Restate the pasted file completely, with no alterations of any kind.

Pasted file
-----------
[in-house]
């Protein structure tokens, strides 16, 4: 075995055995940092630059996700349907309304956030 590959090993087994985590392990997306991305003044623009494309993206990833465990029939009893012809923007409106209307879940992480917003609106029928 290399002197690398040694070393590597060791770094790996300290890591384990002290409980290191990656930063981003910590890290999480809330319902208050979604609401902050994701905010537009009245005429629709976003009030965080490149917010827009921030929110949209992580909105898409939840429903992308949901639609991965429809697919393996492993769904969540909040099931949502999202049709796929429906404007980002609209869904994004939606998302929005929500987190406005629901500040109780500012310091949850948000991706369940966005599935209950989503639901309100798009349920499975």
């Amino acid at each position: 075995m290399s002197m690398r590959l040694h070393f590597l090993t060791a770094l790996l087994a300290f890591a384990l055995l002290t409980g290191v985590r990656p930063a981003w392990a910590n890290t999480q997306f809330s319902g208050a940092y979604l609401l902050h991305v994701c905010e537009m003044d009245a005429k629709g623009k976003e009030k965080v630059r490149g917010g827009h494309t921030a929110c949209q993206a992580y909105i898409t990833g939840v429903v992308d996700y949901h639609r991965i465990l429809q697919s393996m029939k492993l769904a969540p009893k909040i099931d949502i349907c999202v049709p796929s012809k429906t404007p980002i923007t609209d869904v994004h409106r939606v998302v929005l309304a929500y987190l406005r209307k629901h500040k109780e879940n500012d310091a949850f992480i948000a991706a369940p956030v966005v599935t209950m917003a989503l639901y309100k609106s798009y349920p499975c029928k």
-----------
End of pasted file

[in-house]
């Protein structure tokens, strides 16, 4: 075995055995940092630059996700349907309304956030 590959090993087994985590392990997306991305003044623009494309993206990833465990029939009893012809923007409106209307879940992480917003609106029928 290399002197690398040694070393590597060791770094790996300290890591384990002290409980290191990656930063981003910590890290999480809330319902208050979604609401902050994701905010537009009245005429629709976003009030965080490149917010827009921030929110949209992580909105898409939840429903992308949901639609991965429809697919393996492993769904969540909040099931949502999202049709796929429906404007980002609209869904994004939606998302929005929500987190406005629901500040109780500012310091949850948000991706369940966005599935209950989503639901309100798009349920499975």
């Amino acid at each position: 075995m290399s002197m690398r590959l040694h070393f590597l090993t060791a770094l790996l087994a300290f890591a384990l055995l002290t409980g290191v985590r990656p930063a981003w392990a910590n890290t999480q997306f809330s319902g208050a940092y979604l609401l902050h991305v994701c905010e537009m003044d009245a005429k629709g623009k976003e009030k965080v630059r490149g917010g827009h494309t921030a929110c949209q993206a992580y909105i898409t990833g939840v429903v992308d996700y949901h639609r991965i465990l429809q697919s393996m029939k492993l769904a969540p009893k909040i099931d949502i349907c999202v049709p796929s012809k429906t404007p980002i923007t609209d869904v994004h409106r939606v998302v929005l309304a929500y987190l406005r209307k629901h500040k109780e879940n500012d310091a949850f992480i948000a991706a369940p956030v966005v599935t209950m917003a989503l639901y309100k609106s798009y349920p499975c029928k």